Knicks is expected to add versatile 19-year-old PG “alongside RJ Barrett.”

Kemba Walker, New York Knicks


Kemba Walker, New York Knicks

Point Guards and the New York Knicks are like a Cinderella story – always looking for the owner of a glass slipper. Unfortunately, for the last half decade, if not more, almost every watch that has passed Maddison Square Garden has come up short.

Throughout this season we’ve seen Kemba Walker, Derrick Rose, Miles McBride and Immanuel Quickley take turns leading offense, with mixed results. But with the Knicks’ sudden resurgence late in the season (they fell 12-7 on March 1), it’s clear that the team’s best chance of returning to the postseason lies with its young players.

Quickley has proven to be a viable combo guard and McBride has shown future potential while Obi Toppin and RJ Barrett are the team’s future stars. And now, with another chance to win the NBA draft lottery, the Knicks have an opportunity to finally solve their point guard conundrum for the foreseeable future.

In a recent draft played by The Ringer’s Kevin O’Connor, the Knicks picked TyTy Washington of Kentucky with the 12th pick of the draft. Though the rookie guard does not possess elite athletics, he projects to be a high-level playmaker with perimeter scorer advantages, which could place him well alongside high-level play finishers like Barrett and Topin.

Who is TyTy Washington

Washington is a unique view from Kentucky. A six-foot-tall guard who averaged 12.5 points, 3.5 rebounds and 3.9 assists per game in his freshman season at the collegiate level and averaged 45.1% from the field and 35% from deep in 31 games lap.

“He sees all the ground and can make any pass, whether it’s a lob, a dish-to-cutter or a kick-out. A deadly midrange scorer who makes 52.5 percent of his floaters and 43 percent of his dribbling jumper 2s. He has all the moves he needs to become a strong 3-point shooter with side steps and stepbacks, despite only doing 30.4 percent of dribble jumper 3s in Kentucky,” O’Connor noted in his scouting report.

Washington could easily slip into the team’s first or second unit as a rookie and develop on the fly. With such good sense of the offensive side of the ground, the Knicks would have their playmaker intact for the start of next season, which could allow Toppin and Barrett to continue their development as goalscorers and off-ball threats.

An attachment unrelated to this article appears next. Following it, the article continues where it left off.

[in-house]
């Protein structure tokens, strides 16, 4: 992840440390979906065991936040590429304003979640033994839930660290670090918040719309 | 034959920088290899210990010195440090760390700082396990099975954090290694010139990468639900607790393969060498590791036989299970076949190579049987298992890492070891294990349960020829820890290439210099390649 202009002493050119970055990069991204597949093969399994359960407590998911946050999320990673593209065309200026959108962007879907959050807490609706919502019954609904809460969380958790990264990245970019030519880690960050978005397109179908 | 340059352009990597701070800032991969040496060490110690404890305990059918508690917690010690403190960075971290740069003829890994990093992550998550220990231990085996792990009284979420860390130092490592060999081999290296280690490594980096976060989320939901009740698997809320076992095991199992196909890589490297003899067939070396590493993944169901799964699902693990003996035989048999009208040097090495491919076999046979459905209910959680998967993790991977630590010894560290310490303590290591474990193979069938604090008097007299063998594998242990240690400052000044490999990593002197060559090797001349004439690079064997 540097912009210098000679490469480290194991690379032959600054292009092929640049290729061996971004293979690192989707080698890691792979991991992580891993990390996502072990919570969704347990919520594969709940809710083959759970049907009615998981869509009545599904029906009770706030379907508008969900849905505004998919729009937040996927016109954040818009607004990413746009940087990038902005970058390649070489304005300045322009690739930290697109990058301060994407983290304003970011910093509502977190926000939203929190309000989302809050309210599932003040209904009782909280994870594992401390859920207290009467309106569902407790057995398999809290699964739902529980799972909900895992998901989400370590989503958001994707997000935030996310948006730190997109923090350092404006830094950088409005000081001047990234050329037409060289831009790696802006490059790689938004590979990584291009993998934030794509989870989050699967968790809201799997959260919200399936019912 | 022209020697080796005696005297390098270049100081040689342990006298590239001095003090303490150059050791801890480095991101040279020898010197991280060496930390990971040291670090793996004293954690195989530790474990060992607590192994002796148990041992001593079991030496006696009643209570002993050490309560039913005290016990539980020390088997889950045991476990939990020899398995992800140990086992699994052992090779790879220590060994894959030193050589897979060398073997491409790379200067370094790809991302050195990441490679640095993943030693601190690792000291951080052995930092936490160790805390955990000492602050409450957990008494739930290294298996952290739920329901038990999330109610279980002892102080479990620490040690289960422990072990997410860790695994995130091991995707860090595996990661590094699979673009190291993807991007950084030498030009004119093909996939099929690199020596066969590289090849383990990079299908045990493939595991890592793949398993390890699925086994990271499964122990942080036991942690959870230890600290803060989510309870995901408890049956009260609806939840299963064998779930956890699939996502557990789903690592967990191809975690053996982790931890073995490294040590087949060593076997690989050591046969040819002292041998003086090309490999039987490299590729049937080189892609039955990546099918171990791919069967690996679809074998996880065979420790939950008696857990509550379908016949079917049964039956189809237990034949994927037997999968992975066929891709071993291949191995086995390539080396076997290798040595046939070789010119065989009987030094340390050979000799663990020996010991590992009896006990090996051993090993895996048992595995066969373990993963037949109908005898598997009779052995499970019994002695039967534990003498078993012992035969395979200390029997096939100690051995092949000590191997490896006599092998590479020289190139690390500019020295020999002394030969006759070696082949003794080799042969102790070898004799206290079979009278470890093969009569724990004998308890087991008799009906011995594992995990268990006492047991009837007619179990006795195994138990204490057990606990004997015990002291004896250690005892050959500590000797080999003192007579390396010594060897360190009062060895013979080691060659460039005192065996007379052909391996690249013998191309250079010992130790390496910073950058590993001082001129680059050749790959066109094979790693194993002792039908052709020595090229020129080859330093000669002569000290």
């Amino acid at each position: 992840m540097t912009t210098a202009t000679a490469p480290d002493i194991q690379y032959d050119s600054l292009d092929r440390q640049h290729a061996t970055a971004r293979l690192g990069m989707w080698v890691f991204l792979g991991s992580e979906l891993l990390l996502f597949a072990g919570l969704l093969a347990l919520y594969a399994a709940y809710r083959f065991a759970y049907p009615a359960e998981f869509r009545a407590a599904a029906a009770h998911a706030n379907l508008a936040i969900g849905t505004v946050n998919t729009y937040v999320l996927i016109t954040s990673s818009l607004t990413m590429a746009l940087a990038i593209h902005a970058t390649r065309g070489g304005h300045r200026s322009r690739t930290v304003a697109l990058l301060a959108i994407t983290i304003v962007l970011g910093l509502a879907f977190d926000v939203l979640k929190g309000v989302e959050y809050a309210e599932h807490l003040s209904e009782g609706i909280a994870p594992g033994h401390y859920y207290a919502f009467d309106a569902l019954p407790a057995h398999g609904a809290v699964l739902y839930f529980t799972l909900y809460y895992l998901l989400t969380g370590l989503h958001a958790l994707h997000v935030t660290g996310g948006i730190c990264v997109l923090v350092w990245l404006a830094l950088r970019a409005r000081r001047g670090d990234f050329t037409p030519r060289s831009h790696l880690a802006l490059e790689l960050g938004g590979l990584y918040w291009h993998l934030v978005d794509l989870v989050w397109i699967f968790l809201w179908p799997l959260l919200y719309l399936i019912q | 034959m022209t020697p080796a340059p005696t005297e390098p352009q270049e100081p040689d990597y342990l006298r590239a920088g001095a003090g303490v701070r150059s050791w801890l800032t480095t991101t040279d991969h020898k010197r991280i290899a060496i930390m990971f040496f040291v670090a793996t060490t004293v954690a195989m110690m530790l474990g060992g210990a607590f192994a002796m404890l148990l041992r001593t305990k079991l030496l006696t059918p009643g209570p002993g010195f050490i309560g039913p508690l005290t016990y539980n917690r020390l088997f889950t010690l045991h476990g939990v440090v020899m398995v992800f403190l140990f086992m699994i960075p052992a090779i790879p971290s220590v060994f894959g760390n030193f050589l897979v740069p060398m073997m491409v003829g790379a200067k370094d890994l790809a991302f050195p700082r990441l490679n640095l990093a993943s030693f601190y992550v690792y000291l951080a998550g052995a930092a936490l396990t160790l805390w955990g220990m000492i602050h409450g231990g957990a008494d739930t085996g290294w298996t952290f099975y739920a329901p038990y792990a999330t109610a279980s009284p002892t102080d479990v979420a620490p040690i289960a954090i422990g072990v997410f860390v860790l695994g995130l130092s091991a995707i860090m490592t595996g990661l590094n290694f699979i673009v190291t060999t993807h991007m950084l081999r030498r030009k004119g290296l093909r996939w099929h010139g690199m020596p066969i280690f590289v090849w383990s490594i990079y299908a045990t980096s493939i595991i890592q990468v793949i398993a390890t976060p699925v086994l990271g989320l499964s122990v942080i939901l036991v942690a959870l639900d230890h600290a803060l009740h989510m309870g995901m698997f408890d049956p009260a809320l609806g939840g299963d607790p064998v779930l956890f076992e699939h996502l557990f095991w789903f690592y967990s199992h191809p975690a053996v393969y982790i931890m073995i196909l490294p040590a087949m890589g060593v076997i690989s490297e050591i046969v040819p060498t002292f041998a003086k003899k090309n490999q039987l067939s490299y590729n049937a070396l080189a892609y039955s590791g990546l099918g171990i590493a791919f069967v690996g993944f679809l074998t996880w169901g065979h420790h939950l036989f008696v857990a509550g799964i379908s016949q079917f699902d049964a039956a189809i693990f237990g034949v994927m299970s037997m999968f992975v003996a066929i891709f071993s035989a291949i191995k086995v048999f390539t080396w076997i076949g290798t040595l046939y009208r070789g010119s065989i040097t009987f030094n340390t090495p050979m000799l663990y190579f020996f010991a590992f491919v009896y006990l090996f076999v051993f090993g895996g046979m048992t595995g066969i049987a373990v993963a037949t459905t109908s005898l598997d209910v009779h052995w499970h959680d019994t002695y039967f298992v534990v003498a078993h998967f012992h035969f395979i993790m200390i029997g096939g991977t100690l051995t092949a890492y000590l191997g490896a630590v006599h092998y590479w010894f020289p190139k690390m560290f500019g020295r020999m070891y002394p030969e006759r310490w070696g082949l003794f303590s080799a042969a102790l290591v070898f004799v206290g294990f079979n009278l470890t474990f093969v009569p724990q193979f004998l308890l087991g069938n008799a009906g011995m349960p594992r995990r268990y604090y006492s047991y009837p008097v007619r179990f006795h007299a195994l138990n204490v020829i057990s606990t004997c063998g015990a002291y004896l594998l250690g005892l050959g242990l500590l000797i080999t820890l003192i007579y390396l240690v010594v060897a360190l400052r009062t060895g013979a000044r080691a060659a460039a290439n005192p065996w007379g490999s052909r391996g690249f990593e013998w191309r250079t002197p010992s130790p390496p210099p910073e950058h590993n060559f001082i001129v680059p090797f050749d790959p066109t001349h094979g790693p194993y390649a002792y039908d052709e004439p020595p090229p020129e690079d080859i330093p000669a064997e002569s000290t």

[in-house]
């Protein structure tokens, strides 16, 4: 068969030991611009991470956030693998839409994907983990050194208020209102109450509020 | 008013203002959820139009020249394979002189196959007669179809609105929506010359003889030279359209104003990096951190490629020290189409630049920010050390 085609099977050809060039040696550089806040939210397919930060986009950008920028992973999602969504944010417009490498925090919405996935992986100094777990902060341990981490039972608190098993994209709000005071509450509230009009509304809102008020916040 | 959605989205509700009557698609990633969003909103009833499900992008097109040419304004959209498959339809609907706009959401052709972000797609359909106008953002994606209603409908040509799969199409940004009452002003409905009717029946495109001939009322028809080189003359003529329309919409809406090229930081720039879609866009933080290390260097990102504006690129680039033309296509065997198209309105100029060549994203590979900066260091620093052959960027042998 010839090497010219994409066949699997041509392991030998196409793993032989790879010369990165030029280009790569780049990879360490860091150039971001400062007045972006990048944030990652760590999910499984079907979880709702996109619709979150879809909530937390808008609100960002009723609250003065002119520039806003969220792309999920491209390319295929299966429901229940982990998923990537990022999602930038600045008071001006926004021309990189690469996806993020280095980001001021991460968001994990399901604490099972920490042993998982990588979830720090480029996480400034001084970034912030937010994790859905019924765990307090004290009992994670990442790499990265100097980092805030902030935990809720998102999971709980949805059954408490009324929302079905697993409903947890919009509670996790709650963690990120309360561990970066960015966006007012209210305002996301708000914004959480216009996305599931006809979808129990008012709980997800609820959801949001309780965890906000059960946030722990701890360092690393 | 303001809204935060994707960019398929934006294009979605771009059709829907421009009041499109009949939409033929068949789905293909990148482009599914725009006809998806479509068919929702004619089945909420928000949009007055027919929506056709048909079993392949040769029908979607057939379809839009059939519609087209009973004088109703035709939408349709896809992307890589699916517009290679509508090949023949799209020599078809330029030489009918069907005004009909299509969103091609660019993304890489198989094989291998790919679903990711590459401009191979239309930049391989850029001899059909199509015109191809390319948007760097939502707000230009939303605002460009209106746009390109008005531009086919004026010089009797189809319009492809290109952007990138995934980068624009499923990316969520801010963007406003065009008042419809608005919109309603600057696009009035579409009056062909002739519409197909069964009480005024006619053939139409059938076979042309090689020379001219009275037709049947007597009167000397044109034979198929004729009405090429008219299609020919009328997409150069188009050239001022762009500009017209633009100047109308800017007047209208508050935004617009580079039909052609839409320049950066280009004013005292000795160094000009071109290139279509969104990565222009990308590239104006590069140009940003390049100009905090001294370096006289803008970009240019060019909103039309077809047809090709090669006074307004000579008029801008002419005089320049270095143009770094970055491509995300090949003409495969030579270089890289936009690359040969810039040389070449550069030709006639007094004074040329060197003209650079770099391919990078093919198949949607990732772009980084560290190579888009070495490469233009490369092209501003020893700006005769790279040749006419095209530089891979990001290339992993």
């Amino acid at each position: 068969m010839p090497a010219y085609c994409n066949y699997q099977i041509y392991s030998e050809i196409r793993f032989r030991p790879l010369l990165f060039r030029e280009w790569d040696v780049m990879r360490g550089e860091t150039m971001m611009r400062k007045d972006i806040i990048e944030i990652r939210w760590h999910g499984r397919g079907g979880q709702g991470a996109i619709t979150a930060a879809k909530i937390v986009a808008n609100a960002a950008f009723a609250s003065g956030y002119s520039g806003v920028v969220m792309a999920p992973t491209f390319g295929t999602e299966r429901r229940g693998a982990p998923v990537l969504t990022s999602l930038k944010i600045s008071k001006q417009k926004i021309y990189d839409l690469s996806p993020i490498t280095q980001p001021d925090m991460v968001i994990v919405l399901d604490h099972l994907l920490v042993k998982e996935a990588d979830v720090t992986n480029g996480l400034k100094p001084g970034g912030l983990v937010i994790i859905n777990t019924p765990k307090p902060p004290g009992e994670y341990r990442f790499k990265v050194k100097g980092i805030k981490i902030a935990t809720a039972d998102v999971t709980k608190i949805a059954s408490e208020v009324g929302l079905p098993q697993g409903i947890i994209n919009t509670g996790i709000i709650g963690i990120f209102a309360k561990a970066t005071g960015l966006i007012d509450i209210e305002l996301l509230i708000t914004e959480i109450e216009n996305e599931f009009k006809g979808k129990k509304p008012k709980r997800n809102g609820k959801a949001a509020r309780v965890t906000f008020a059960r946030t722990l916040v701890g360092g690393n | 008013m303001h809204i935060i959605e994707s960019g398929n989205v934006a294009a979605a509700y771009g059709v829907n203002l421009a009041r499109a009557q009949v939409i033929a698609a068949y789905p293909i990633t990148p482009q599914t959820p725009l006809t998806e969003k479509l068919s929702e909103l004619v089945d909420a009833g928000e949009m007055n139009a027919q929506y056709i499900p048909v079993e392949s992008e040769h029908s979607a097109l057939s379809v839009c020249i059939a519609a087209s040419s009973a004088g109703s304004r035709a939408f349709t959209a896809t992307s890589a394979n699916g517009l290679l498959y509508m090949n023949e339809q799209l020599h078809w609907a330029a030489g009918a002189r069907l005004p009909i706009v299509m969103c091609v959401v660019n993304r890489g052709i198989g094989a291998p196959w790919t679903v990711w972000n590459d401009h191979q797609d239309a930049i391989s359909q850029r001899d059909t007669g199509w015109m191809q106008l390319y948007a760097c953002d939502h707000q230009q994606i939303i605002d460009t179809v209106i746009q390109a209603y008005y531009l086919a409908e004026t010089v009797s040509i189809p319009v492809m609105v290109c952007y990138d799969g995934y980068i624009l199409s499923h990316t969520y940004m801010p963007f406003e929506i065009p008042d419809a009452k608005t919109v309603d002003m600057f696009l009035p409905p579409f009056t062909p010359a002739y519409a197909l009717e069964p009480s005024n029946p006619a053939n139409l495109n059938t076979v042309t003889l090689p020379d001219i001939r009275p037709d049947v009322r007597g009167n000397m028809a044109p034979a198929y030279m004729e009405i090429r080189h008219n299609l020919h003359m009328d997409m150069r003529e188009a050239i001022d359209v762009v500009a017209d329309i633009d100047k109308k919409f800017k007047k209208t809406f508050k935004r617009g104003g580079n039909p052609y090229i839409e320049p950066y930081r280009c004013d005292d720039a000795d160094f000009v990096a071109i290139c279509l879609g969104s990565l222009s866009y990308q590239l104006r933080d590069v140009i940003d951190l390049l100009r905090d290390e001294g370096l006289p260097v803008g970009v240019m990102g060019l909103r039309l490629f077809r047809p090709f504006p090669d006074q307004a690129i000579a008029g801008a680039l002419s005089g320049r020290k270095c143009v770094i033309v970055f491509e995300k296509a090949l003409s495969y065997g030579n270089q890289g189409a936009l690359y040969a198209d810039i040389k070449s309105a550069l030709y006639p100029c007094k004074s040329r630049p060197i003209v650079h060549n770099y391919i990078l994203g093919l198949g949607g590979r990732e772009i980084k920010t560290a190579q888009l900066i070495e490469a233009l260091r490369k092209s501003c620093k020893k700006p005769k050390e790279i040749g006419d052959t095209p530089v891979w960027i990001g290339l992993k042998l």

However, due to the limited athleticism of the Kentucky product, he doesn’t project out of goal as a senior full-back, and given head coach Tom Thibodeau’s penchant for prioritizing defensively solid players, there’s no guarantee Washington will get the minutes he needs himself to develop into the point guard of the future in New York.

Walker is unlikely to be back in New York next season

Kemba Walker was an unfortunate casualty of the Knicks season. The former All-Star guard has been on the decline since knee problems derailed his time with the Boston Celtics, and now, with limited burst and a suspect three-point shot, Walker will likely be looking for his third team in as many years.

What we’ve seen from Walker this season has always been part of the risk. Walker is no longer one of the faster guards in the league and is unable to reliably improve his shots. Walker is a shadow of the Guardians who dominated the NBA while he was with the Charlotte Hornets, and his “Iron Man” nickname has also become a thing of the past.

Now the Knicks will look to leave a player they thought could be a smart recovery project to add some points to an already impressive defensive lineup.

And just like that, New York is returning to the drawing board and looking to the blueprint for some cost-controlled high-upside talent, as it’s become clear this is the best path forward for the Knicks in seasons to come. Knicks is expected to add versatile 19-year-old PG “alongside RJ Barrett.”

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